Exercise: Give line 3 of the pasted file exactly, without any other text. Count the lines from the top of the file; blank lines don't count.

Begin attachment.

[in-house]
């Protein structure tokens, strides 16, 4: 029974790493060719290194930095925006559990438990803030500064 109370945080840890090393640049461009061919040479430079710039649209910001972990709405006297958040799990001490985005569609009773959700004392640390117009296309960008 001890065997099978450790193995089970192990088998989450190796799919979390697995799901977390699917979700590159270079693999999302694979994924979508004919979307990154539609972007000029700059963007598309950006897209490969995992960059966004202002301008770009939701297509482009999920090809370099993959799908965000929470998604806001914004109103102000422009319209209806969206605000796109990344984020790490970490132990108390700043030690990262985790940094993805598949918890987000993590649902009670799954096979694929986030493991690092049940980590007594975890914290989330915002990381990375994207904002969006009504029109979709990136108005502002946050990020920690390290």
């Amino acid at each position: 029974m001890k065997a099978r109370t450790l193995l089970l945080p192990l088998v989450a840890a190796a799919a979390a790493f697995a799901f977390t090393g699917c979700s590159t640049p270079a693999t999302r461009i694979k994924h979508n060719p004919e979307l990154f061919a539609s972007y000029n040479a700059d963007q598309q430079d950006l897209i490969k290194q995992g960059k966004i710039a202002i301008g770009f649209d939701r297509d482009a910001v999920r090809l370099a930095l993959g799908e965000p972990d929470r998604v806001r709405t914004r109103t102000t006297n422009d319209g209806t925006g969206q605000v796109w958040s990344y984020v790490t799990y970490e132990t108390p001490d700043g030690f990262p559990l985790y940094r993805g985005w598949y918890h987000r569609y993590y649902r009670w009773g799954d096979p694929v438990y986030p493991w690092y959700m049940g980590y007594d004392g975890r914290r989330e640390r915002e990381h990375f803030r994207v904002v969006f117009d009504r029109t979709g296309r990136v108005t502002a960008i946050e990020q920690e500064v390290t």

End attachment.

């Amino acid at each position: 029974m001890k065997a099978r109370t450790l193995l089970l945080p192990l088998v989450a840890a190796a799919a979390a790493f697995a799901f977390t090393g699917c979700s590159t640049p270079a693999t999302r461009i694979k994924h979508n060719p004919e979307l990154f061919a539609s972007y000029n040479a700059d963007q598309q430079d950006l897209i490969k290194q995992g960059k966004i710039a202002i301008g770009f649209d939701r297509d482009a910001v999920r090809l370099a930095l993959g799908e965000p972990d929470r998604v806001r709405t914004r109103t102000t006297n422009d319209g209806t925006g969206q605000v796109w958040s990344y984020v790490t799990y970490e132990t108390p001490d700043g030690f990262p559990l985790y940094r993805g985005w598949y918890h987000r569609y993590y649902r009670w009773g799954d096979p694929v438990y986030p493991w690092y959700m049940g980590y007594d004392g975890r914290r989330e640390r915002e990381h990375f803030r994207v904002v969006f117009d009504r029109t979709g296309r990136v108005t502002a960008i946050e990020q920690e500064v390290t």